Soulful Simplicity

I’ve suddenly found myself with more time to read.

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I recently picked up Wabi-Sabi by Beth Kempton, which delves into the origin and dimensions of the Japanese philosophy of wabi sabi. In one of the earlier chapters, Kempton dissects Japanese beauty into four pillars:

Hade - Showy, gaudy, liberal. A bright kimono, bejeweled nails, high-color manga characters. The colors can be anything from primaries to neons.

Iki - Chic, stylish, worldly, and sophisticated. The appearance of being effortlessly cool (although it may have taken some effort); sharp suits and sophisticated officewear, confident use of color. Iki is not overly refined, pretentious, or complicated. Tasteful sensuality can be iki. (It shares the same root as the words for “pure” and “unadultered”.) Iki carries a connotation of having an appetite for life.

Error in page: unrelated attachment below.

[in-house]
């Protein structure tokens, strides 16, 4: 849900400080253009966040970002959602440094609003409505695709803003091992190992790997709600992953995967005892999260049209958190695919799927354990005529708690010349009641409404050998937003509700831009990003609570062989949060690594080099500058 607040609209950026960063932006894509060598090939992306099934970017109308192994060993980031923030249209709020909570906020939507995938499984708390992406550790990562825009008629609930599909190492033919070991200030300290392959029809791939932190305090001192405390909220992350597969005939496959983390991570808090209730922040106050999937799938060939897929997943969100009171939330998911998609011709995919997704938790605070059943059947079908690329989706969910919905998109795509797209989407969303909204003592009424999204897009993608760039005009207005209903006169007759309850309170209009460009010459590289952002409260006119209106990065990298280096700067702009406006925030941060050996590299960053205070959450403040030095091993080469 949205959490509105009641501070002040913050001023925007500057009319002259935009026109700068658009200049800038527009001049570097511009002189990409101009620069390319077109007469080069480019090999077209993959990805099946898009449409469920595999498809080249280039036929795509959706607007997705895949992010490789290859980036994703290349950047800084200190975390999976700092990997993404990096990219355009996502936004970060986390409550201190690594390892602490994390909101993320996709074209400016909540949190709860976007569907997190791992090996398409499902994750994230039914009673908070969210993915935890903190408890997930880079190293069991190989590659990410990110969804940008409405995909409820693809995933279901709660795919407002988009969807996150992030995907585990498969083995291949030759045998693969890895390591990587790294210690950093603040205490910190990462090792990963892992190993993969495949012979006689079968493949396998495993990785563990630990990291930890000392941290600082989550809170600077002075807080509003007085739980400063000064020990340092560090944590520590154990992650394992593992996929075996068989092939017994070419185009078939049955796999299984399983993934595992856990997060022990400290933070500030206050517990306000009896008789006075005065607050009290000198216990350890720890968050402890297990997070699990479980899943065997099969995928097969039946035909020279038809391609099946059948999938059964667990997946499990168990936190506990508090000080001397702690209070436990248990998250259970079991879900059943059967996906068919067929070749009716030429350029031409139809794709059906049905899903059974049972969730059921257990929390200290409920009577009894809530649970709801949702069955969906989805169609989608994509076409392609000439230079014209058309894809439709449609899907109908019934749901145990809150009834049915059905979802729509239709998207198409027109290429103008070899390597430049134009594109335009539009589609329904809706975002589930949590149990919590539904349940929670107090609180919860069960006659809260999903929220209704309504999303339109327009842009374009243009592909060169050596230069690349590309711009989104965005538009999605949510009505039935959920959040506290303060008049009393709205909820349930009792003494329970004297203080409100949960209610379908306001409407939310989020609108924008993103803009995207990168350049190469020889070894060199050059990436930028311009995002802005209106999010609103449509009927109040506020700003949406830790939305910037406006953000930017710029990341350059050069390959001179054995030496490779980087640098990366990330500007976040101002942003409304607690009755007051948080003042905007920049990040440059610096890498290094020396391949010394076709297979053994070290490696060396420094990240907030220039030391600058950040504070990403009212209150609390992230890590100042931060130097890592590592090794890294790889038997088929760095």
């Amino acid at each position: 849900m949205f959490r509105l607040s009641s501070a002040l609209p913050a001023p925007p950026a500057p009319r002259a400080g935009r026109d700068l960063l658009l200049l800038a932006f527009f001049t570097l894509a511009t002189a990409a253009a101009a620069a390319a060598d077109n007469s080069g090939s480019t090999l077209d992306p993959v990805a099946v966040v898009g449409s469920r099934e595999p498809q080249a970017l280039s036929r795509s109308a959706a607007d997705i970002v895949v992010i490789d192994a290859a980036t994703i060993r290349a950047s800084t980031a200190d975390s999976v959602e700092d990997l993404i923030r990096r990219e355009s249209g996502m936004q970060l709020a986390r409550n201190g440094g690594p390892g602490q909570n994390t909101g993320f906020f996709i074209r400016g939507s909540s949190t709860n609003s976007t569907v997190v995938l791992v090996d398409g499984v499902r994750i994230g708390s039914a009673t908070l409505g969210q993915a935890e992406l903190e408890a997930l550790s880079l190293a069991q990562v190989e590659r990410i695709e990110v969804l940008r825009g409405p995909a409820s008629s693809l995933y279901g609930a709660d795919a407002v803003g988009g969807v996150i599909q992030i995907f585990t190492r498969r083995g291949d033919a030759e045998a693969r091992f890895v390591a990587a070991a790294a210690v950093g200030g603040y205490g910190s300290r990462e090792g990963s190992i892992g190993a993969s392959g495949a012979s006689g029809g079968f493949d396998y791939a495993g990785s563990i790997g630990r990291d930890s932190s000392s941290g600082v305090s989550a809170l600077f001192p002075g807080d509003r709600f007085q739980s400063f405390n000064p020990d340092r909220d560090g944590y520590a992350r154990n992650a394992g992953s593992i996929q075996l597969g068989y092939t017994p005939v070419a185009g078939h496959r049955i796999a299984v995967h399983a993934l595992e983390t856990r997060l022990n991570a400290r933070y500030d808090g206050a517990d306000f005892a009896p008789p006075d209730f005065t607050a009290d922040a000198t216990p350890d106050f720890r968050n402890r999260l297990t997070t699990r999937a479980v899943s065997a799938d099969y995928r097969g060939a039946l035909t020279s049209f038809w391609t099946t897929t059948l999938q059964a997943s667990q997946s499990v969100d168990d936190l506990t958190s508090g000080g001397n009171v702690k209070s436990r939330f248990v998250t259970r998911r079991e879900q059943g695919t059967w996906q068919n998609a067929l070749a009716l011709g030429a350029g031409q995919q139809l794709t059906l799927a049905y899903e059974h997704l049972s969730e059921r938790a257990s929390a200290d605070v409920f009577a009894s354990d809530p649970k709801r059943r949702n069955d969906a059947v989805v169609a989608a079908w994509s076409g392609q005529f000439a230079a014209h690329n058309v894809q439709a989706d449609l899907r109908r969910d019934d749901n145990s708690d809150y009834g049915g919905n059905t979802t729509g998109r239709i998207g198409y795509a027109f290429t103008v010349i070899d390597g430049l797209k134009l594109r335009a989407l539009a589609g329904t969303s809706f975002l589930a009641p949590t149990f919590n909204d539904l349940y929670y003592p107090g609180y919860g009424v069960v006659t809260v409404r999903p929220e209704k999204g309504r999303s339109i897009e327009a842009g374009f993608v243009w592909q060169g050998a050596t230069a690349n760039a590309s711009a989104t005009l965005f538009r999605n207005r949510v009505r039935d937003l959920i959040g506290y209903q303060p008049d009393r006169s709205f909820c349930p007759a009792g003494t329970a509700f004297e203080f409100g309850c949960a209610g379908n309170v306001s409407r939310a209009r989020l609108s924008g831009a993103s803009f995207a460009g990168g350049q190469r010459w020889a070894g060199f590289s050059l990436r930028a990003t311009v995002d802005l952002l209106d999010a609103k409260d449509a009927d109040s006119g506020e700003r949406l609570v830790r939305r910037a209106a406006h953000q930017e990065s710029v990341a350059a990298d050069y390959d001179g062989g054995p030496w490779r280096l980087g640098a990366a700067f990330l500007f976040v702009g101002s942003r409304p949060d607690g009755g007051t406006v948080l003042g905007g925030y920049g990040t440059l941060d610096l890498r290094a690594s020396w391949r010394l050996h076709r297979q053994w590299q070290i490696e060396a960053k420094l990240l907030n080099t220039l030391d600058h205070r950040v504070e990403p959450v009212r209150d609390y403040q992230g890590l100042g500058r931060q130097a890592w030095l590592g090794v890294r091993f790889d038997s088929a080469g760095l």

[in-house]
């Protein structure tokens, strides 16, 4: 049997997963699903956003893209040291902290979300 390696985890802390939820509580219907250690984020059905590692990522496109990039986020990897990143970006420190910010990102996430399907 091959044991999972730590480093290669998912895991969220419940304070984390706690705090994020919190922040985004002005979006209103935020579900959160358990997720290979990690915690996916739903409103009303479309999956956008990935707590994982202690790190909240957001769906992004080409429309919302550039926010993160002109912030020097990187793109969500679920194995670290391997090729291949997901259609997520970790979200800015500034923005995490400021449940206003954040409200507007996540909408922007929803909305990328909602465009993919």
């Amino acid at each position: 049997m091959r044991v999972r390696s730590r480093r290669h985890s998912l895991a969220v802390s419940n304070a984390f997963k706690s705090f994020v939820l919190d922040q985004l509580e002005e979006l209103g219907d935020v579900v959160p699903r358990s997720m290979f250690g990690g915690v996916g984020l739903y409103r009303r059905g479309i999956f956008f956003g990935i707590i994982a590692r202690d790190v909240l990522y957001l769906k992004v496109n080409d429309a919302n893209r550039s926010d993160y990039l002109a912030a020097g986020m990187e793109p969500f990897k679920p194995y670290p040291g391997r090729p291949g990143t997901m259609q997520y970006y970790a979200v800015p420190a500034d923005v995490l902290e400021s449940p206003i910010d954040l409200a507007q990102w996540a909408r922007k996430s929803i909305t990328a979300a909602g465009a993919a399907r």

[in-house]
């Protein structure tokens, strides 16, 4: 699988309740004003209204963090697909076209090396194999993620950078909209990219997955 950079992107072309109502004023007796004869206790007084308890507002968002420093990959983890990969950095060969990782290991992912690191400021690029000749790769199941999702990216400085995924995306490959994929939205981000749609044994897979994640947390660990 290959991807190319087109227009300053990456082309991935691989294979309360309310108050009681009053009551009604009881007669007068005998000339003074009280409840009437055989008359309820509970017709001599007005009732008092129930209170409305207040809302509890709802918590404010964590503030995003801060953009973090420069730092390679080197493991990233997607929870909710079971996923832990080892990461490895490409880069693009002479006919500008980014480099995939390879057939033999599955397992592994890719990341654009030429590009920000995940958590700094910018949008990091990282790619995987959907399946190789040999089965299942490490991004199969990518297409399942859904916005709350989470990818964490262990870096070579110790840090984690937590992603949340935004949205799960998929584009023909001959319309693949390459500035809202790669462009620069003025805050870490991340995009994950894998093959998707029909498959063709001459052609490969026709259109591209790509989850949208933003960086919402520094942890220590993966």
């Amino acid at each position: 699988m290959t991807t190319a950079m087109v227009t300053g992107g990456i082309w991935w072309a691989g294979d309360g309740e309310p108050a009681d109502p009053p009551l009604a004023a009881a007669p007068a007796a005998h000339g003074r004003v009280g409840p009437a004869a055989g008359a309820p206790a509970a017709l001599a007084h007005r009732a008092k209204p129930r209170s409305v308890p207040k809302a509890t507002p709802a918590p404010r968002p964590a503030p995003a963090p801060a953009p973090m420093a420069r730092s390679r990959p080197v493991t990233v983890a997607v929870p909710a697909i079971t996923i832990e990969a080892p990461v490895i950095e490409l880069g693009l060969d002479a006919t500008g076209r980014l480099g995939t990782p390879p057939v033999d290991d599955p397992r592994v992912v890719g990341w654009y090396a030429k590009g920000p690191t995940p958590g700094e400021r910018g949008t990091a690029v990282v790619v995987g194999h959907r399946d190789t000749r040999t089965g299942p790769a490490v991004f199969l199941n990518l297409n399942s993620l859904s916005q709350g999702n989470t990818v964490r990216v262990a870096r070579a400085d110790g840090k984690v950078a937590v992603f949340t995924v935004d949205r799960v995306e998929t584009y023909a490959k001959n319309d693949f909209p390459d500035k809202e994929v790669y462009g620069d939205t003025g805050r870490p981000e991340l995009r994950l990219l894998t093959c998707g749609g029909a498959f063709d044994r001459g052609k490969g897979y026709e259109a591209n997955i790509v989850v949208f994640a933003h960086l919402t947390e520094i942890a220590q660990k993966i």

Shibui - Sometimes translated as austere, subdued, subtle, or restrained, although to the Japanese the word is more complex, suggesting quietness, depth, simplicity and purity. In recent times, shibui has come to mean something closer to quietly cool, well-designed, or an understated style. In terms of colors, it suggests dark, rich, and deep, often with some neutrals and a hint of a dusty accent color, like the palette of a hydrangea.

Shibui objects appear to be simple overall but they include subtle details, such as textures, that balance simplicity with complexity. This balance of simplicity and complexity ensures that one does not tire of a shibui object but constantly finds new meanings and enriched beauty that cause its aesthetic value to grow over the years.

Jimi - Literally means “earth taste” - sober, conservative, unobtrusive. Neutral, beige, or dull gray tones. If patterned, a low-contrast all-over plain design.

I was taken by the depth of meaning and subtle nuances in the Japanese approach to language, visuality, and our relationship with nature. The attention to texture, color balancing, and light that all together constitute a feeling of oneness and joy in imperfection.

It’s more of a bathtub read, but a welcome reprieve from the overly academic or life-optimizing self-help variety. Not to mention the book itself is finely made, with a shibui cover itself. Recommend for anyone interested in training their visual discipline and finding a deeper appreciation for the spell of the sensuous.

 
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